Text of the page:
CVM Graduate Biographies - 1908
David E. Gall
David Emerson Gall was from Reserve, Brown County, Kansas. He was a member of the Kansas State College Veterinary Medical Association. There is a quote by Froude by his senior picture in the 1908 Yearbook, “As we advance in life we learn the limits of our ability.” The topic of his thesis for his D.V.M. degree was “Oophorectomy.” The 1914 Record of the Alumni of the Kansas State Agricultural College listed Gall as a veterinary surgeon in Reserve, Kansas.
Fred M. Hayes
Fred Montreville Hayes was born July 30, 1885 in Barnesville, Kansas. The 1908 Yearbook notes he is from Kansas City, Wyandotte County.In the 1908 Yearbook, Pages 7-9, Charlotte A. Morton of the Senior Class, has compiled the “Class prophecy.” It is noted, “Fred Hayes is a grand figure in public life---a great politician at whose slightest word the leaders of a mighty party respond---and, remembering his thrilling speech at the democratic convention, we are not surprised.” There is a quote by Shakespeare in the 1908 yearbook near Hayes senior picture as follows, “They say best men are moulded out of faults; and for the most, becomes much better for being a little bad.” Hayes was a member of the Webster Society, the B. H. Club, Rooter’s club, and the Kansas State College Veterinary Medical Association. The Webster Literary Society admitted to membership young men of good moral character who desired to develop their native talent for forensic art and to acquire knowledge and skill in parliamentary practice. About 1905 the College organized a Boy’s Rooters’ Club to entertain visiting teams, and to originate new and novel demonstrations given at the games to encourage and cheer the teams on to victory. The topic of Hayes’ thesis for his D.V.M. degree was “A Study of the Agglutination Method in the Diagnosis of Glanders.” The 1908 Proceedings of the AVMA, Volume 44, notes Hayes living in Kansas City and attending the Forty-Fourth Annual Convention of the AVMA in Kansas City, September 10-13, 1907. The 1910 Proceedings of the AVMA notes that Hayes joined the AVMA at the 46th Annual Convention in Chicago, September 7-10, 1909. His vouchers for membership were F. S. Schoenleber and K. W. Stouder. The 1914 Record of the Alumni of Kansas State Agricultural College lists Hayes as Instructor in Veterinary Science, University of California, Berkeley, California and Assistant in Veterinary Science, K.S.A.C., 1908-11; Instructor in Veterinary Science and Veterinarian in Charge of Hog Cholera Serum Laboratory, University of California, 1911-12. A 1916 Register for the Colleges at the University of California, Berkeley for the Academic Year 1915-16, lists Fred M. Hayes, D.V.M., Assistant Professor of Veterinary Science in the College of Agriculture. A 1920 Bulletin noted Hayes was an Assistant Professor of Veterinary Science at University Farm, Davis, California. There is an obituary in the University of California: In Memoriam, 1938, Digital Library for Hayes. It notes “On June 12, 1938, Fred Montreville Hayes, Professor of Veterinary Science and Veterinarian in the Experiment Station died suddenly from a heart attack at his home in Davis.” For twenty-six years his teaching and Experiment Station activities were a help to the livestock industry and a beneficial influence in the lives of many students who studied under his guidance at the College of Agriculture at Davis. Dr. Hayes came to California when veterinary work throughout the State was virtually in its beginning and he had a great deal to do with the excellent condition in which it is today. Having been a pioneer in the field, his activities covered many phases of veterinary service, hog cholera in particular, in the early years. More recently, bovine and porcine brucellosis also occupied his attention and he has many excellent publications to his credit in this and other fields. Dr. Hayes served as president of the California State Veterinary Medical Association. He was also a member of the United States Live Stock Sanitary Association and the Twelfth International Veterinary Congress, and was active in the work of the AVMA. He was also a member of Sigma Xi, Phi Kappa Phi, Alpha Zeta, honorary societies. He was also active in the community, including president of the Davis Rotary Club.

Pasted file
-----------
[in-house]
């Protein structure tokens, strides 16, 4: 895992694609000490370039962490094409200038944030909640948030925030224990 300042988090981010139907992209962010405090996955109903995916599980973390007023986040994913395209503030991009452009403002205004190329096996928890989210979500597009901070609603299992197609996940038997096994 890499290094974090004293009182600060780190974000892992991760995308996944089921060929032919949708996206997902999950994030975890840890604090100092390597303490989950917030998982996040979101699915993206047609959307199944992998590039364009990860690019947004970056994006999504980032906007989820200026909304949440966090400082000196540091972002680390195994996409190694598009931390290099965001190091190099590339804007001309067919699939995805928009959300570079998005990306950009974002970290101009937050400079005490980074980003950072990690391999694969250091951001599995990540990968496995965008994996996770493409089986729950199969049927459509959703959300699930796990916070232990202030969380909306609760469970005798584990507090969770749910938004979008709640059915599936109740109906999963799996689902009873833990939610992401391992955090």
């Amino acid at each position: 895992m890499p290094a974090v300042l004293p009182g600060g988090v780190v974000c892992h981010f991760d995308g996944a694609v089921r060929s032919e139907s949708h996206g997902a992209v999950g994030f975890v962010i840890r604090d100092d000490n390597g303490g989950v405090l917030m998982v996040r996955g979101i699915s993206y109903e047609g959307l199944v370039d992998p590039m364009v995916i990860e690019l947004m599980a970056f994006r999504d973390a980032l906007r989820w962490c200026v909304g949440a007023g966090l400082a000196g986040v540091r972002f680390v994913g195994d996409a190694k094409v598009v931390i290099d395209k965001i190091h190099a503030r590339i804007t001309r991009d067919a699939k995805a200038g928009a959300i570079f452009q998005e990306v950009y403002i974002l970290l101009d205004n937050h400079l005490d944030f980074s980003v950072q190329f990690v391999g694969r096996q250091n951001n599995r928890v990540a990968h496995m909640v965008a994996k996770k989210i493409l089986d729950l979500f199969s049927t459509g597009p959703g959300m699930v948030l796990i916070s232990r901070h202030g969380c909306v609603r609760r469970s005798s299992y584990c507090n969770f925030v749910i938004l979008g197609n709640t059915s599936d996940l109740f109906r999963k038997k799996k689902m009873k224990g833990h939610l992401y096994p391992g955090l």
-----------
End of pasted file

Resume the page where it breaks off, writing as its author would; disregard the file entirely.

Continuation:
Jacob M. Murray
Jacob Michael Murray was from Goff, Kansas, in Nemaha County. He was a member of the Kansas State College Veterinary Medical Association, the Rooters’ Club, and the Athletic Association. The quote by his senior picture was by Horace, “ Of what use is a fortune to me if I cannot use it?” The topic of his thesis for his D.V.M. degree was “The Therapeutics of Arecoline.” The 1914 Record of Alumni at Kansas State Agricultural College lists Murray as an Instructor, St. Joseph Veterinary College, St. Joseph, Missouri, a veterinarian in Wichita, and an Instructor, St. Joseph Veterinary College. He is pictured in the 1917 composite class photo from the St. Joseph Veterinary College. A 1941 list of Kansas Registered Veterinarians had Murray located in Goff, Kansas.
Martin G. Smith
Martin Gilbert Smith was a member of the Y.M.C.A., Cabinet, the Athletic Association, the Kansas State College Veterinary Medical Association, the Dramatic Club, Alpha Beta, the Coop. Association, and the Rooters’ Club. The quote by his senior picture in the 1908 Yearbook is by Shakespeare, “He is in love.” The subject of his thesis for his D.V.M. degree was “A Study of the Agglutination Method in the Diagnosis of Glanders.” Smith practiced veterinary medicine in Wellington, Kansas from 1908-12. He then became a Veterinary Inspector with the Bureau of Animal Industry, U. S. Department of Agriculture, first located at 721 E. Forty-Second Street, Chicago, Illinois. In 1920, the JAVMA noted he was in Orangeburg, South Carolina.